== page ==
Conservatives Don’t Get It Across the Pond Either

Conservative MP John Redwood, a person I never heard of before, has a blog. It came to my attention because of a post I got by way of the Guardian UK’s RSS feed. The author, Marcel Berlins, accuses Mr. Redwood of trying to set the clock back 20 years in regards to sexual assault laws in the UK.

I just had to check this out. So I read his blog and I am quoting from it directly. For context the “They” he is using is the Labour Party:
A better class of criminal?

“They decided to set date rape alongside stranger rape. Again, none of us want men to rape women, but there is a difference between a man using unreasonable force to assault a woman on the street, and a disagreement between two lovers over whether there was consent on one particular occasion when the two were spending an evening or night together. Labour’s doctrine of equivalence has led to jury scepticism about many rape claims, in situations where it is the man’s word against the woman’s and where they had agreed to spend the evening or night together. Young men do not want to have to take a consent form and a lawyer on a date, just as young women have every right to go on a date and to say “No”, having it respected.”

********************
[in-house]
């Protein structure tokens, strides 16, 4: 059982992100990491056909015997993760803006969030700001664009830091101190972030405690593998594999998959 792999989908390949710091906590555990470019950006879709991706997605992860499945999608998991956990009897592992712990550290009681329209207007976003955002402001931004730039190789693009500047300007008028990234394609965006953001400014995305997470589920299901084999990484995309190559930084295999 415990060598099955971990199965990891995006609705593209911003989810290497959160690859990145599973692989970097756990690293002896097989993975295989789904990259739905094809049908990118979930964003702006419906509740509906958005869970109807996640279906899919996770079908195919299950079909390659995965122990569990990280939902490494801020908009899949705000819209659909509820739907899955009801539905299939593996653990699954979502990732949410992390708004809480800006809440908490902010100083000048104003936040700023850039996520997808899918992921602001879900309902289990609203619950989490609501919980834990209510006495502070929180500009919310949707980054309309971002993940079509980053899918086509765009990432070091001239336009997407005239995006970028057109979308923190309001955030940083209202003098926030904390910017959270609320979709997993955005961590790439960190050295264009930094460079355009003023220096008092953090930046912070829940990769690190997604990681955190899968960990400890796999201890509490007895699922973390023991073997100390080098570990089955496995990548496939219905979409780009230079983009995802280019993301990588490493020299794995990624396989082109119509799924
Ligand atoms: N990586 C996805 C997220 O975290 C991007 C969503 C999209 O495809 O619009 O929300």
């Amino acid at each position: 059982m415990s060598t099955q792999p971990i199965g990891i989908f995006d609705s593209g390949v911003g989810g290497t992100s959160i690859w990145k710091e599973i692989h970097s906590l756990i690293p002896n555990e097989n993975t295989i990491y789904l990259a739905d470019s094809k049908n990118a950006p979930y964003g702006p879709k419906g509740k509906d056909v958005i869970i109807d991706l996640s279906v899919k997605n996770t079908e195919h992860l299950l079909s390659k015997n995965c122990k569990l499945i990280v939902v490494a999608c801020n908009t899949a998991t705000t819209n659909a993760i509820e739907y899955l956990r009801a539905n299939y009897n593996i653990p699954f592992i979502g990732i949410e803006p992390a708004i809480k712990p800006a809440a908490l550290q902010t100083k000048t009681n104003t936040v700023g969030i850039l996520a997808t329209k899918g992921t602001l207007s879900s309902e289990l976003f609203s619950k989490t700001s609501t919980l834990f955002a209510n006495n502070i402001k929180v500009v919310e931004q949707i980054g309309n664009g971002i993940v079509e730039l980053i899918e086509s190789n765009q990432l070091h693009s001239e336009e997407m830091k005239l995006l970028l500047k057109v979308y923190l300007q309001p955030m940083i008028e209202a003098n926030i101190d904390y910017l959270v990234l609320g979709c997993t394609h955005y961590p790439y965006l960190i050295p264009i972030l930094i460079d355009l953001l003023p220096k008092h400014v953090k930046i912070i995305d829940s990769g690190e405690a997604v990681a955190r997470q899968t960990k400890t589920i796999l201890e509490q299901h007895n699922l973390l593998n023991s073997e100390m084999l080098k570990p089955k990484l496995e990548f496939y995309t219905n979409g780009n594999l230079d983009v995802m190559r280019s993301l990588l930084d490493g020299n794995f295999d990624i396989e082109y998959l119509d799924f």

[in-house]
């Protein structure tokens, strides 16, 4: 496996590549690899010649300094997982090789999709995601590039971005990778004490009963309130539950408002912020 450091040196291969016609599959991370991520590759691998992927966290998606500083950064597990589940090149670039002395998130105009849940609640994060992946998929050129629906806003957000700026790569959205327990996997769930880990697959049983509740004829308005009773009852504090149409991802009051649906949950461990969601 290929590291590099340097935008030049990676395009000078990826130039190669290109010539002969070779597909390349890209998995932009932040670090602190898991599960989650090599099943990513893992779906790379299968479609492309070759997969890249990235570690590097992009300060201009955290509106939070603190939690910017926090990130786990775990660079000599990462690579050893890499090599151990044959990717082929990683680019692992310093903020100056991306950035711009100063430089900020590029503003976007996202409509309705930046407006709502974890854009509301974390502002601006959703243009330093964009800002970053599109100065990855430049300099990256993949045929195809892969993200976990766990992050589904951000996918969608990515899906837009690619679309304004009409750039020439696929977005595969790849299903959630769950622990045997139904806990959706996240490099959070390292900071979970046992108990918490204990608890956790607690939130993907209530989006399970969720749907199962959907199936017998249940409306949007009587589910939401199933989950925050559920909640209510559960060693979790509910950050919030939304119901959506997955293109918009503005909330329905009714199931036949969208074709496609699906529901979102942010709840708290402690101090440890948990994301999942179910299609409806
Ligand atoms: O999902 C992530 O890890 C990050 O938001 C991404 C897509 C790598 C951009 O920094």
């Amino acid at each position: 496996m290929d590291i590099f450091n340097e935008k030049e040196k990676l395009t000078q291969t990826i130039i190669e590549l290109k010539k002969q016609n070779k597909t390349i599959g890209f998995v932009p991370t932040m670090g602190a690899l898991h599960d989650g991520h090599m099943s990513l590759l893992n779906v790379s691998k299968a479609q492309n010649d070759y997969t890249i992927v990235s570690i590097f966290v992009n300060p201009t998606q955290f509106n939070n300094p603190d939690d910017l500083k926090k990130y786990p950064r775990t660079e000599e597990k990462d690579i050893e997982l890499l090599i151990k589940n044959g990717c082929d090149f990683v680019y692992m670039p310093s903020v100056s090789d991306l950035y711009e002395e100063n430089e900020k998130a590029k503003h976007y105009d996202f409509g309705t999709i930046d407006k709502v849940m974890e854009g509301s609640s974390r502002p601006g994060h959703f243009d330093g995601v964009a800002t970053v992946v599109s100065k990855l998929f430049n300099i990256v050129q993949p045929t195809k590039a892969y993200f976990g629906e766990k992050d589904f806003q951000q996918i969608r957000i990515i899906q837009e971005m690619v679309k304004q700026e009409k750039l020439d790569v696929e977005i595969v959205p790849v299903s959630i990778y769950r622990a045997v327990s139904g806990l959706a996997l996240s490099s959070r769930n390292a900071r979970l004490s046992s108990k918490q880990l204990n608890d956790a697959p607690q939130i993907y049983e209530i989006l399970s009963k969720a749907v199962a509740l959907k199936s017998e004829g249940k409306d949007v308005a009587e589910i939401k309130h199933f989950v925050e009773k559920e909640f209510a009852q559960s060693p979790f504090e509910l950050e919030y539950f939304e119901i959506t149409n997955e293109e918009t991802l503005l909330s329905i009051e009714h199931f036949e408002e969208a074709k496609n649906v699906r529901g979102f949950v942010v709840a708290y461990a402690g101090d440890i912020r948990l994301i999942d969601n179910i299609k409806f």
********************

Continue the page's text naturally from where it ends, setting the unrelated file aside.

I don’t typically see, or hear the words, “unreasonable force” when discussing sexual assault (I want to know what he means by that, but I digress), but over all I hear this kinda of argument on a regular basis. By regular, I mean between 4-5 pm Monday-Thursday when I run sex offender group. Its a fairy common thought among the kids I work with. In his comments, Mr. Redwood explicits tells the readers to, “Read the entry, I state that all women have the right to say no.” I don’t expect Mr. Redwood to care about my thoughts on the matter, however, that has never stopped me in the past.

Here are the facts regarding sexual assault. According to the Rape, Abuse and Incest National Network, 38% of all female victims of rape in the US are assaulted by an acquaintance. According the UK’s Home Office (warning PDF link) acquaintances make up 22% of all perpetrators of sexual assault (partners make up 32%). These numbers make it rather clear that in the US and the UK, victims of rape know their offender.

At best, Mr. Redwood (and by extension, most people who think his way) do not understand the nature of sexual assault. It is not committed by the stranger, lying in wait behind the bushes. It is committed by men who use their familiarity to take what they want. Sexual assault is not a disagreement between two lovers: It is one of the most heinous crimes imaginable, even when it is committed by a partner. This is the starting point for understanding sexual assault–an absolute assertion that all forms of sexual assault are inexcusable acts–not the idea that the majority of sexual assaults are disagreements between “lovers.”

Neither Labour’s doctrine of Equivalence nor Illinois redefined Criminal Code have not contributed to jurors’ skepticism of rape claims. A culture that has treated sex as taboo AND punishes victims for being raped has contributed to skepticism of rape claims. A culture that doesn’t bother to teach its children about sex, sexuality and how to treat each other creates skepticism of rape. Attitudes that dismiss the majority of rapes as being “misunderstandings” like Mr. Redwood’s, creates skepticism.

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